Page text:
’30 Days of Biking’ Aims To Spread Cycling Love

MINNEAPOLIS (AP) — Minneapolis and St. Paul already have a vibrant bicycling community, but a group of cycling enthusiasts is determined to bring more non-bikers into the fold.

They call their effort “30 Days of Biking.” The idea is to get people to ride their bikes on each of the 30 days in April.

Spokesman Kurt Stafki says non-cyclists who try it can be inspired to adopt more active lifestyles.

This is the third year the group has done it. They say they signed up more than 500 people in 2010 and more than 2,000 last year.

(© Copyright 2012 The Associated Press. All Rights Reserved. This material may not be published, broadcast, rewritten or redistributed.)

Comments

One Comment

  1. Just a Workingperson says:

    I have a JOB and have worked hard so I don;t need to ride a bike to my job at burger flipper dish washer dot com.

    1. Richard in Minneapolis says:

      And I worked even harder to find an apartment close to my job so I could rid of my car and about $300/month on commuting costs, $250 month in car payments and about $150/month in car insurance. That’s $700/month for a piece of iron I would use only occasionally. On a pretax basis that works out to over $1,000 per month additional money in my pocket.

      And I don’t flip burgers. I am a well credentialed financial manager who knows how to spot value.

    2. Uncle Rico says:

      @workingidiot- You probably do have a “JOB,” as opposed to a career. If you worked harder you may have been able to land one of those, but that would require critical thought, which you clearly lack. Keep riding in your car and eating megafarm McDonalds 3times a day with cigs for desert.

      1. Lucas says:

        Are you really so daft to think a person who bikes everywhere would also be eating McDonalds for every meal?

        1. Lucas says:

          Oh wait, never mind. I’m the dumb one!

  2. Ace says:

    I don’t want to ride a bike and I don’t want to pay for bike enthusiasts’ hobbies. I wish they would just go away or at least quit wearing spandex and while I’m at it, why don’t they obey the traffic laws. As a pedestrian I have had problems with them not giving audible warnings and not respecting my right of way in an intersection. Some of them are OK but those “it’s all about me” bikers are who give all bikers a bad name.

    1. Uncle Rico says:

      would you really rather they were in cars?

  3. Greg says:

    Biking is a good thing for the cities. I have a car but usually bike to work most days – to my job (and it is a good one). The reason the government is increasingly encouraging cycling is not to support the hobbies of a few; it saves a lot of money in transportation infrastructure. The average motorist who drives to work daily costs the government about $3000 in extra subsidies beyond the gas taxes that motorists incorrectly assume cover road costs. If you were to cycle everyday to work, the government saves about $300 (cyclists pay in more than they take out). Cycling infrastructure simply costs far less than that for cars. If you were designing a transportation from scratch, there is no way you’d design what we have now – highway systems to for individually-operated vehicles that usually run 80% empty and carry no cargo. However, challenging neophytes to ride a bike everyday for 30 days seems a bit lofty of a goal for this thing. I think, first, I’d just encourage people to ride a bike one day/week or one day/week for a month or something. If you really want to get people to try something new, you really don’t want a high cost to entry. Unfortunately, one downside of a lot of these cyclist efforts types is that it borders almost on religion and an associated lifestyle…so, there is a bit of an air of seeking 100% religious converts and, sometimes, a bit of a piety contest between the devout. That can be aversive. It is a bicycle, not a religion, and like a car…you can have/use a car without having the car be the center of your life.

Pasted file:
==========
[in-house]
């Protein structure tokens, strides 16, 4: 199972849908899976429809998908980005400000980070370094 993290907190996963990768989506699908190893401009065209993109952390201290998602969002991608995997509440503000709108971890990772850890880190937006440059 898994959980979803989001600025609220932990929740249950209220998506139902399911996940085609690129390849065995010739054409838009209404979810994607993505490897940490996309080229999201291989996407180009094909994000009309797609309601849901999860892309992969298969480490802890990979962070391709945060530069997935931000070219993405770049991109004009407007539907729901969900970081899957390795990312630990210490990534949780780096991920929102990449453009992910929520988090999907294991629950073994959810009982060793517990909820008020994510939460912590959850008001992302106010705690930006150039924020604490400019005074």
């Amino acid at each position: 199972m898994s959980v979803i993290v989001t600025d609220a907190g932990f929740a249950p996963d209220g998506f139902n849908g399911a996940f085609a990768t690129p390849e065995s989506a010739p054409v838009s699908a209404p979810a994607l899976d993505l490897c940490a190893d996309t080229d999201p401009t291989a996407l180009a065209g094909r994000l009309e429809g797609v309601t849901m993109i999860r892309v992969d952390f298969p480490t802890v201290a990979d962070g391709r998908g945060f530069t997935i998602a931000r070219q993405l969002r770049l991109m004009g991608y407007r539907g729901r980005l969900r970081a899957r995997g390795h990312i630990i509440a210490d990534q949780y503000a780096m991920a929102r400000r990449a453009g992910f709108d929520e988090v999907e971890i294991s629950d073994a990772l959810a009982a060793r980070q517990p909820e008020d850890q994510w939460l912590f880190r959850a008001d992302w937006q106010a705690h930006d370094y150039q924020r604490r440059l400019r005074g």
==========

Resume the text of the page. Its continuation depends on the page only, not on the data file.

4. Jim Tomczak says:

    Ace, I really know what your talking about. These so self importent people who have no reguard for anyone else but theyself’s lay it on everyone else. They can not even have the common courtesy that they are passing you on the bike paths. I found it rather funny that they acctually had to put up signs to inform people to do this on East River Road.

    1. My car is bigger than yours says:

      I understand, too.

      Plus, motorists should receive commendations for how well they obey the law at all times. The undivided attention they give to the road and their fellow drivers makes me wonder why anyone would want to do anything but drive. I also have a lot of respect for those professional racers on the road that can handle their car while going upwards of 50mph over the posted speed limit.

      I also agree with you that we should evaluate and stereotype all bikers using the ones we dislike most as the example. This is the most logical and level-headed way to handle all things.

      Oh, and I also think that supporting other people in their strive to better themselves and try to enjoy life a bit more from day to day is a bunch of junk. If people don’t think like me and don’t agree with me, they obviously shouldn’t even be spouting off about how they feel. I am superior in every way.

  5. RU Kidding says:

    I was thinking of becoming an avid biker but was on the fence.

    Thanks to this group, I have left my wife and kids, quit my job and will now bike 24×7.

    1. Uncle Rico says:

      Your “wife and kids” and company are probably begging for you to leave them.

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